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June 08, 2011
June 09, 2011
November 05, 2008
November 02, 2009
It strikes us at the Thomas B. Fordham Institute that the CREDO studies of the last few years provide pretty good evidence of what we’ve always suspected: charters in some cities and states are performing much better than their traditional district counterparts, at least as measured by value-added on standardized tests, while others are performing worse. (At the top of the performance heap are charters in Boston, New Orleans, Rhode Island, and D.C.; at the bottom are charters in Nevada, Pennsylvania, Oregon, Ohio, and Texas.)
The question is, why?
This is hardly hypothetical; for reformers in real places (like our team in Dayton, Ohio), the question of how to create a high-quality charter sector is at the heart of our work. While we understand that nobody can claim definitively (with causal evidence) which policies and practices explain the relatively high or low performance of charter sectors in different cities and states, we still think it’s worth trying to collect some wisdom based on the best available data.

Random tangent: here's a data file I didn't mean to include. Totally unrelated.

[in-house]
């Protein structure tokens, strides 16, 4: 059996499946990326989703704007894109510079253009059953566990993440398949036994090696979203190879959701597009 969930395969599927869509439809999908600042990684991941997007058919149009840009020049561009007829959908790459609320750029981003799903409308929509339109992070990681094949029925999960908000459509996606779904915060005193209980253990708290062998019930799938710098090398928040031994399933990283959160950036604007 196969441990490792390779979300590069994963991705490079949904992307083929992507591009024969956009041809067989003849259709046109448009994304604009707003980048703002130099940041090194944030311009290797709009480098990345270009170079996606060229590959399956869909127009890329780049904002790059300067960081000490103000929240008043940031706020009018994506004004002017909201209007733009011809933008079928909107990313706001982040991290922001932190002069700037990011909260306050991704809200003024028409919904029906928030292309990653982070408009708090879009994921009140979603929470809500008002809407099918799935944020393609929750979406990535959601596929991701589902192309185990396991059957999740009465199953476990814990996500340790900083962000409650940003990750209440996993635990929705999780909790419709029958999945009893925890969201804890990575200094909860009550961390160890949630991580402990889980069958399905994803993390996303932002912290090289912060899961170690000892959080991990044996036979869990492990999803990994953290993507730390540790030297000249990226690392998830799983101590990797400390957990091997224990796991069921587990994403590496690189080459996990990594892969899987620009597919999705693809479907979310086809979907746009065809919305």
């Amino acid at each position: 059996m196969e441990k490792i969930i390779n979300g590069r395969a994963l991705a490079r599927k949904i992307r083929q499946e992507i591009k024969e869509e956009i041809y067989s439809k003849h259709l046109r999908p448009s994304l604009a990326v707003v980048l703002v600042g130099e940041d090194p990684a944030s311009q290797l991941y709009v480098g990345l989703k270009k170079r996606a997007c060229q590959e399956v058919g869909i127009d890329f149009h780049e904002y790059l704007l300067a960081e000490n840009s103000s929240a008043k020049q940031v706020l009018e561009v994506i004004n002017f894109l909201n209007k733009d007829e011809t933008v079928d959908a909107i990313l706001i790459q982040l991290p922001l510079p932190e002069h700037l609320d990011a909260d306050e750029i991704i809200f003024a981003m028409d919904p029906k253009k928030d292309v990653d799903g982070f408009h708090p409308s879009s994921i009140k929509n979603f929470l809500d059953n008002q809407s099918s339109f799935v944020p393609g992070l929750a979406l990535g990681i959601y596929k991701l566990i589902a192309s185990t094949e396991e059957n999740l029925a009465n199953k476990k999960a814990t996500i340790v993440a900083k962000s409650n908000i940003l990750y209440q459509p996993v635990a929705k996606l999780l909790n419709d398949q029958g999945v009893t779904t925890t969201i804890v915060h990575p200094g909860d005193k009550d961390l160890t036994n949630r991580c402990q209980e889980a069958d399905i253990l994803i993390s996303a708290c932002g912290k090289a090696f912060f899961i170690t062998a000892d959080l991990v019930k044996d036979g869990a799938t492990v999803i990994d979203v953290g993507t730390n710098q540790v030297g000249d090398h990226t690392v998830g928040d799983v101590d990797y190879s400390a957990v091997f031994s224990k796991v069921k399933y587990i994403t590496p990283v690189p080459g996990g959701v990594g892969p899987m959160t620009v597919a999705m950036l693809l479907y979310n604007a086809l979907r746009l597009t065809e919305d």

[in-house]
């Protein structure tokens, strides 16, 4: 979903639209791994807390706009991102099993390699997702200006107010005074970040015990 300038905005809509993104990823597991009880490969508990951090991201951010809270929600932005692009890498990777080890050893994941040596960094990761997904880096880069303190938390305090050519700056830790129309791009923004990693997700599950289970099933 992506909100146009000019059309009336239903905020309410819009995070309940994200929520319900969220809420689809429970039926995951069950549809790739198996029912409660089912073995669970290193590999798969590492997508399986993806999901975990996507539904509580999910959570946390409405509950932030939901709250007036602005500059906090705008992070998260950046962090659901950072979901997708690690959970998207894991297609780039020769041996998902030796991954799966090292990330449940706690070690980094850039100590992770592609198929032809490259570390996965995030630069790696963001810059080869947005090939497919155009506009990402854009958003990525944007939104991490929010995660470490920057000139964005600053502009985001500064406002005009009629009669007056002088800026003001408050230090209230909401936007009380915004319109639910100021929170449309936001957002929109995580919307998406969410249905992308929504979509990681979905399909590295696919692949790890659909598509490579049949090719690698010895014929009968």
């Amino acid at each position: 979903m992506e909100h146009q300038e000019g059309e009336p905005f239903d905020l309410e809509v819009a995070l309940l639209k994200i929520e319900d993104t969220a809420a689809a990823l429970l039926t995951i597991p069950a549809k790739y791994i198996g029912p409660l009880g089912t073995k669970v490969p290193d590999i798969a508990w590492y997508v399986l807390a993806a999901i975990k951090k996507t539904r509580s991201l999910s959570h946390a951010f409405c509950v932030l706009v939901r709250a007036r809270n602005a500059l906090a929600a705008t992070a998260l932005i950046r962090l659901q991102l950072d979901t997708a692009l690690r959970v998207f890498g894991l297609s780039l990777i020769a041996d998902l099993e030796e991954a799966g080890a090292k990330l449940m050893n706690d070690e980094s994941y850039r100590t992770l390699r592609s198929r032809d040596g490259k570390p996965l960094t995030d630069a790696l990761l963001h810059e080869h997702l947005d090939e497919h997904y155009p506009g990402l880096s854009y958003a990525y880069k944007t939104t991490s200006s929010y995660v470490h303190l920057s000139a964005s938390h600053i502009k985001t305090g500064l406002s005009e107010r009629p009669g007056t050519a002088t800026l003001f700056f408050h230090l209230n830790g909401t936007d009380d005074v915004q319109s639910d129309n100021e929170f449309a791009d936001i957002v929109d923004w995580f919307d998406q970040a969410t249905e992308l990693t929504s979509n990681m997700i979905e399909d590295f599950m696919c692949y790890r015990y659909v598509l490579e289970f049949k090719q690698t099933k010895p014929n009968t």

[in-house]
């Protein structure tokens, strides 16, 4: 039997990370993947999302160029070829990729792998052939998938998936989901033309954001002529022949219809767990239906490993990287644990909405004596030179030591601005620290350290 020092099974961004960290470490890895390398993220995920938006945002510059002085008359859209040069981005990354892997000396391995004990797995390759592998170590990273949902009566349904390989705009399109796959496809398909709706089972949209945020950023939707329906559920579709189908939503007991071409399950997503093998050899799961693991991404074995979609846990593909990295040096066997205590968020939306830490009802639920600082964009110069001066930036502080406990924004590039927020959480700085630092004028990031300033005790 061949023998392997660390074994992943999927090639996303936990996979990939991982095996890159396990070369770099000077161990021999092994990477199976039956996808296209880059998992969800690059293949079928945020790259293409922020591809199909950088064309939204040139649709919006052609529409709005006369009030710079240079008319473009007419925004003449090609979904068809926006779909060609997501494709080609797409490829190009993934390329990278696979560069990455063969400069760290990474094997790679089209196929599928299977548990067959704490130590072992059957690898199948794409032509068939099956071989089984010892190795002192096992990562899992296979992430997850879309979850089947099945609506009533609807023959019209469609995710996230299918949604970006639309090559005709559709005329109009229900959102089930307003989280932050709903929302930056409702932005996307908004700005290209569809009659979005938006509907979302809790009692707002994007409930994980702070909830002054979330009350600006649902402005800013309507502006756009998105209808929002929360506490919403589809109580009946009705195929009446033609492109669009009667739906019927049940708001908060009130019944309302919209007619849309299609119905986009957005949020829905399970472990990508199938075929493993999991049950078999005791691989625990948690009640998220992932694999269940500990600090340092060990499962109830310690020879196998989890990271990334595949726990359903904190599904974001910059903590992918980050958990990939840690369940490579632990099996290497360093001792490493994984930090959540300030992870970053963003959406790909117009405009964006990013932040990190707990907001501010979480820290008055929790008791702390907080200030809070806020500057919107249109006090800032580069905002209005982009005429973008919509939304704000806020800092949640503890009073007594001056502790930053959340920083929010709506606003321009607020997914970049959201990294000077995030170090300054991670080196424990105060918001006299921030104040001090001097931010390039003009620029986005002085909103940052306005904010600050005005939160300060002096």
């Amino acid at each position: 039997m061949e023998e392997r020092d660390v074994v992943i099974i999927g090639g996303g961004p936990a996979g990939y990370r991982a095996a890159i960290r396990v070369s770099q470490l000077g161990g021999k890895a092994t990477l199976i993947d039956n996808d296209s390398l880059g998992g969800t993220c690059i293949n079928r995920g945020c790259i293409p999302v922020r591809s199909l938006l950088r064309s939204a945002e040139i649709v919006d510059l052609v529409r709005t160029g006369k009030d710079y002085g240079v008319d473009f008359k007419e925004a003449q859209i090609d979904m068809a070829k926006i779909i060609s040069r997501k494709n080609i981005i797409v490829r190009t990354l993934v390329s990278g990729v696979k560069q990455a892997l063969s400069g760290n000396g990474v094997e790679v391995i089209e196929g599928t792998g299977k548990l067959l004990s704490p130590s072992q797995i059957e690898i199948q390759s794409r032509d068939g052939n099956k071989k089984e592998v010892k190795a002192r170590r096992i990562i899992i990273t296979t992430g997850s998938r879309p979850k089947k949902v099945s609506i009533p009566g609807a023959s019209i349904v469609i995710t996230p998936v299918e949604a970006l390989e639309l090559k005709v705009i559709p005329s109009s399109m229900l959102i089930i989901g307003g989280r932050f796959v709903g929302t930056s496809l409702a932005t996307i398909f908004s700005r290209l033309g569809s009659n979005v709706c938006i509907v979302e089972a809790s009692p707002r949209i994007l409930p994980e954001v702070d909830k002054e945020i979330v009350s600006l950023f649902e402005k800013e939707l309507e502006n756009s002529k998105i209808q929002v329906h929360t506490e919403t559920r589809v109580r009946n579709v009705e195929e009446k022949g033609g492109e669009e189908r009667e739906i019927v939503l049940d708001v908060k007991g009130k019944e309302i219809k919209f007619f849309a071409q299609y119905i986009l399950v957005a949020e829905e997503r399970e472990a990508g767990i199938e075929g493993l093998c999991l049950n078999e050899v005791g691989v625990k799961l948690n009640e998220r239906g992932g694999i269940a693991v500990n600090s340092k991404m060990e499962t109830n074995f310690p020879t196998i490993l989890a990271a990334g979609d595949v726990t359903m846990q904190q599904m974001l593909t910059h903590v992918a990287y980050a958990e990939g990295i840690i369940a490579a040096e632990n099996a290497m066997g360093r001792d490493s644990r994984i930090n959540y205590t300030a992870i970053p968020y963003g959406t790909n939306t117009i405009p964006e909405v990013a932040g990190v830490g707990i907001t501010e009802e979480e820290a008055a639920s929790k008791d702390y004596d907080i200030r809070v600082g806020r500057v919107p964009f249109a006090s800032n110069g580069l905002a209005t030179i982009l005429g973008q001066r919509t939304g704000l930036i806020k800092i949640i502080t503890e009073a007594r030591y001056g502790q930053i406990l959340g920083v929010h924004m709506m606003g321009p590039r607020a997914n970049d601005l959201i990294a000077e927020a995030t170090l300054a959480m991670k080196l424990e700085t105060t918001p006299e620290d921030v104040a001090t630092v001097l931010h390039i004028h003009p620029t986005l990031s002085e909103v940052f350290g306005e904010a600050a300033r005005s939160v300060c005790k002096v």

To that end, we have asked a number of prominent scholars, practitioners, and policy analysts to take a stab at explaining why some charter sectors outpace their local district schools while others are falling behind. Possible explanations include the following:
We’ve asked our wonks to weigh in with their explanations by the end of this week, which we’ll then post on Flypaper. If you’d like to take a stab, send in your submission this week, too (to ptatz at edexcellence.net). If you make a strong argument, we’ll publish it. We’ll ask you, our readers, to decide which explanation(s) are most compelling.
To aid in your analysis, we’ve summarized the CREDO results for individual states and cities. You might also peruse the following information:
May the best wonk win!